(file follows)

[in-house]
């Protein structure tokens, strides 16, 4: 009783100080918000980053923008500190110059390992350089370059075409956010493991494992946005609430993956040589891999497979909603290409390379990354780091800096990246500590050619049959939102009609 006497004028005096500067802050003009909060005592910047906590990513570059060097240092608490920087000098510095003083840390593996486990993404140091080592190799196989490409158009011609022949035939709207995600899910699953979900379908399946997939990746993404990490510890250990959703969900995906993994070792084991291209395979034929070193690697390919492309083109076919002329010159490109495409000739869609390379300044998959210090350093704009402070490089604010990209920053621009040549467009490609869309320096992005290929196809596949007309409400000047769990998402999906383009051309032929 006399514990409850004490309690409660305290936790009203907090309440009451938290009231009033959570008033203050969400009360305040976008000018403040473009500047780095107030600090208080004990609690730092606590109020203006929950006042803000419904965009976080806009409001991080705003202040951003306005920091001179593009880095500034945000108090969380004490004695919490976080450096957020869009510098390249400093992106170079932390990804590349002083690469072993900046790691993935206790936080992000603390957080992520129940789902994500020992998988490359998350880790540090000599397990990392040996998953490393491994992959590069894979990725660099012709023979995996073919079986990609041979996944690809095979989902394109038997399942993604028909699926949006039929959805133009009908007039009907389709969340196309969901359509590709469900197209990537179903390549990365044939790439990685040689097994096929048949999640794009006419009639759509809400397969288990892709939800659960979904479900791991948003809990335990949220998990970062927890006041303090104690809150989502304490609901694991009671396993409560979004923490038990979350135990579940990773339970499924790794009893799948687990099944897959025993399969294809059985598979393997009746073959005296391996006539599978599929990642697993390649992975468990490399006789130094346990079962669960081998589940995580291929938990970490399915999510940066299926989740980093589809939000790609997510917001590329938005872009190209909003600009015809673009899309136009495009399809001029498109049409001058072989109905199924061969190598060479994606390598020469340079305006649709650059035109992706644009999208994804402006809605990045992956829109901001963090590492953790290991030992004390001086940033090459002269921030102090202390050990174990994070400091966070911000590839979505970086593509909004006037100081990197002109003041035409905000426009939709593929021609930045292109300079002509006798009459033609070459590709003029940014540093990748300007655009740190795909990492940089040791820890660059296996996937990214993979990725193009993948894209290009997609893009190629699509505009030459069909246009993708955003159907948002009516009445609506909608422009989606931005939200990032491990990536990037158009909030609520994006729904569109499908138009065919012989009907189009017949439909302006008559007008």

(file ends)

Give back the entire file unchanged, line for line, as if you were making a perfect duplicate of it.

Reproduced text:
[in-house]
């Protein structure tokens, strides 16, 4: 009783100080918000980053923008500190110059390992350089370059075409956010493991494992946005609430993956040589891999497979909603290409390379990354780091800096990246500590050619049959939102009609 006497004028005096500067802050003009909060005592910047906590990513570059060097240092608490920087000098510095003083840390593996486990993404140091080592190799196989490409158009011609022949035939709207995600899910699953979900379908399946997939990746993404990490510890250990959703969900995906993994070792084991291209395979034929070193690697390919492309083109076919002329010159490109495409000739869609390379300044998959210090350093704009402070490089604010990209920053621009040549467009490609869309320096992005290929196809596949007309409400000047769990998402999906383009051309032929 006399514990409850004490309690409660305290936790009203907090309440009451938290009231009033959570008033203050969400009360305040976008000018403040473009500047780095107030600090208080004990609690730092606590109020203006929950006042803000419904965009976080806009409001991080705003202040951003306005920091001179593009880095500034945000108090969380004490004695919490976080450096957020869009510098390249400093992106170079932390990804590349002083690469072993900046790691993935206790936080992000603390957080992520129940789902994500020992998988490359998350880790540090000599397990990392040996998953490393491994992959590069894979990725660099012709023979995996073919079986990609041979996944690809095979989902394109038997399942993604028909699926949006039929959805133009009908007039009907389709969340196309969901359509590709469900197209990537179903390549990365044939790439990685040689097994096929048949999640794009006419009639759509809400397969288990892709939800659960979904479900791991948003809990335990949220998990970062927890006041303090104690809150989502304490609901694991009671396993409560979004923490038990979350135990579940990773339970499924790794009893799948687990099944897959025993399969294809059985598979393997009746073959005296391996006539599978599929990642697993390649992975468990490399006789130094346990079962669960081998589940995580291929938990970490399915999510940066299926989740980093589809939000790609997510917001590329938005872009190209909003600009015809673009899309136009495009399809001029498109049409001058072989109905199924061969190598060479994606390598020469340079305006649709650059035109992706644009999208994804402006809605990045992956829109901001963090590492953790290991030992004390001086940033090459002269921030102090202390050990174990994070400091966070911000590839979505970086593509909004006037100081990197002109003041035409905000426009939709593929021609930045292109300079002509006798009459033609070459590709003029940014540093990748300007655009740190795909990492940089040791820890660059296996996937990214993979990725193009993948894209290009997609893009190629699509505009030459069909246009993708955003159907948002009516009445609506909608422009989606931005939200990032491990990536990037158009909030609520994006729904569109499908138009065919012989009907189009017949439909302006008559007008």